What does that mean for the US and what does that mean for Connecticut?
It's a big deal.
CSU forecasters use projected Net Tropical Cyclone Activity against their forecast to determine the probabilities for impact this season, and also utilize climatology statistics from different periods. For more information about their report, you can read it here. Details on how they calculate their probabilities can be found on Pg 2 and 40-42.
Statistically, we see much higher probabilities for Connecticut this year. To be clear, the odds are low for a hurricane and especially major hurricane in an absolute sense, but they are about as high as you'd see them given that the odds are calculated based on projected activity.
The basic takeaway is this: the more active the hurricane season, the more likely we see a tropical impact here. I don't believe we'll see the four systems we saw last year, but with a well above average season, statistically New England has a much higher chance of a tropical impact. At this range, it's impossible to say if that potential will be realized. Rather than speculate, I will just say that we will be watching.
Currently, the predominant pattern would likely prohibit any tropical activity from reaching us, but with peak summer coming where ridging generally becomes more dominant, I do think the pattern will change.
To what, we will have to wait and see.
How do I prepare?
Hurricane Strong is a national resilience initiative that works to try to prepare residents for hurricane season. It only takes one storm--like an Irene, Isaias, or Ida, to make a season very bad for you. Preparing now could be a series of small steps that save you time, money, and worry in the future.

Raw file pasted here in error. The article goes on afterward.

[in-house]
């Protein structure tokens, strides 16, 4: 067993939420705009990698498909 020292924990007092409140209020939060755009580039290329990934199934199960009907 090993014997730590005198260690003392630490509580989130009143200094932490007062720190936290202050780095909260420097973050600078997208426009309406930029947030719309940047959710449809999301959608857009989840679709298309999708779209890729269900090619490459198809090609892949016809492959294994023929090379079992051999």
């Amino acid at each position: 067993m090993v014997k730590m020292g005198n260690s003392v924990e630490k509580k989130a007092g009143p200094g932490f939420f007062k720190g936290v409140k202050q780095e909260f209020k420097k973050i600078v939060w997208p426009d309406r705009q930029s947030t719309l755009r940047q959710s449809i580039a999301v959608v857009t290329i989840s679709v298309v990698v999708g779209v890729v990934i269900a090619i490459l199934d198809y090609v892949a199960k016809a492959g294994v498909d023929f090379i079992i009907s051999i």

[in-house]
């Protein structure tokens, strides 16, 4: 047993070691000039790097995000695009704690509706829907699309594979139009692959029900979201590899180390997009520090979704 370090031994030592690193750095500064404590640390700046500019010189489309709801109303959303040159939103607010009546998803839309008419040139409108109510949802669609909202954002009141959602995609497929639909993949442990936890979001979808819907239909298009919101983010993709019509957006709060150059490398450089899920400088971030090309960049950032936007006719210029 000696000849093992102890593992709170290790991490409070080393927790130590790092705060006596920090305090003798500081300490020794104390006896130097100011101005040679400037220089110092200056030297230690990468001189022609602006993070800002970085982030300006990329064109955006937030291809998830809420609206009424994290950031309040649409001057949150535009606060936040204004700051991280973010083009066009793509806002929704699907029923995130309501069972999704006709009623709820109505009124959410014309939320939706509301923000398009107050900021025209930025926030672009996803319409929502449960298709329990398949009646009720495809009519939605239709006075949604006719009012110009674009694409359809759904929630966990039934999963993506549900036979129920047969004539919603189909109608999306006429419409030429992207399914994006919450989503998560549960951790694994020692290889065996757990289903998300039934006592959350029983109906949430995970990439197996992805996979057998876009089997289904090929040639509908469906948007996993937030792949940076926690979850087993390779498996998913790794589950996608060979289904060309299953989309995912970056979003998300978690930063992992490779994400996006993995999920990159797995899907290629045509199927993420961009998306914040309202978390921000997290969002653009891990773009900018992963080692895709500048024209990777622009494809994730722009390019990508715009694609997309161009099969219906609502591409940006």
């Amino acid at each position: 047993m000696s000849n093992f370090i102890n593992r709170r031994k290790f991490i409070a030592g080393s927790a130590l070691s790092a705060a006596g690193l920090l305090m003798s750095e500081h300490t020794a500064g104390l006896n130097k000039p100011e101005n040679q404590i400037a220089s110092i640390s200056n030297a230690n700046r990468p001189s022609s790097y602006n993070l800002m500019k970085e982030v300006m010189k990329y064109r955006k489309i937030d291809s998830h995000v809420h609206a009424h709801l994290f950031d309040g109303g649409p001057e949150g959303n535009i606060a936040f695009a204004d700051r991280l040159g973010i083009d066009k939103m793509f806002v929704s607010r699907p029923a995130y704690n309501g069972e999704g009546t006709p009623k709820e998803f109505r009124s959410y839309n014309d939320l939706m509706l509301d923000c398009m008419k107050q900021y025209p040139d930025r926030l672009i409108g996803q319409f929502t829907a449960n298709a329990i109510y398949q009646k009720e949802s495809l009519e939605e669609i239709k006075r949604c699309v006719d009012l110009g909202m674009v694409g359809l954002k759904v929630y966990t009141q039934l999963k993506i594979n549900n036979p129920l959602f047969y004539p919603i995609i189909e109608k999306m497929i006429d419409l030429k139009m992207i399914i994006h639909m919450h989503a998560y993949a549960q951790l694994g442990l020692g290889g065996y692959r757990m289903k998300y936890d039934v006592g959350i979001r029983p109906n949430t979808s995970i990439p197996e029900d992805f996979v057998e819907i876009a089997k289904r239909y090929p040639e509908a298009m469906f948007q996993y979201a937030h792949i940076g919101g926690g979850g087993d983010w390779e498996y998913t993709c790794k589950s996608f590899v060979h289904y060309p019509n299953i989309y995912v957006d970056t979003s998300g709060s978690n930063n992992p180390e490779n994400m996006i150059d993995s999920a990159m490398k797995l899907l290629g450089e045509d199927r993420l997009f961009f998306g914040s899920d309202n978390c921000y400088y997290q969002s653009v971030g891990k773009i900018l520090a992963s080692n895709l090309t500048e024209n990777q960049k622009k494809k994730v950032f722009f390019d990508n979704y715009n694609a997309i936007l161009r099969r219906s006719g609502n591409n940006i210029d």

The Four Basics
1. Know Your Zone--know your evacuation zone in case you need to leave. In CT, that's most likely to be right at the coast, where flooding would occur. The majority of deaths caused by tropical systems are flood related--storm surge or inland flooding. You can find the evacuation maps here.
2. Make A Plan--this seems self-explanatory, but what would you do if you lost power? Needed to evacuate? Needed to get supplies? Check in on a loved one? Having a plan now will save you time and worry later.
3. Build An Emergency Kit--You don't need to make all your purchases at once, but if you wait until a day or two before a storm hits you will run into empty shelves for some items and potentially higher prices. This can be helpful even if there isn't a storm.
4. Stay Informed--Get your information from trusted sources. Don't panic or dismiss a threat just because of one model run or model cycle. Stay level headed and use quality information to make an informed decision.
This season we need to be prepared.
The center of Tropical Storm Isaias passed to our west, which put us on the windy side of the storm. It wasn't a hurricane. It was a weakening tropical storm that was interacting with a trough and it caused extensive damage. Hundreds of thousands of customers lost power for days. Many were caught unprepared. This is an image from the Journal Inquirer of East Hartford, where the town was impacted with substantial tree damage and power outages.
In each of the last two active Atlantic seasons, we saw significant impacts from tropical storms. No one should be surprised that another active season with similar conditions could bring similar results.
SCW will be here every step of the way.
As always, please like, share, and interact with us on our social media--on Facebook to share our discussions, and follow us on Twitter @southernctwx to retweet our posts. Hit the buttons below to join.
Finally, I would be remiss if I also didn't take a moment to acknowledge the late Dr. William Gray, who was an inspiration as I grew up. It is an honor to forecast for you utilizing many of the methods he pioneered. For more on the incredible CSU meteorologists, visit their website.
Thank you for reading and trusting SCW.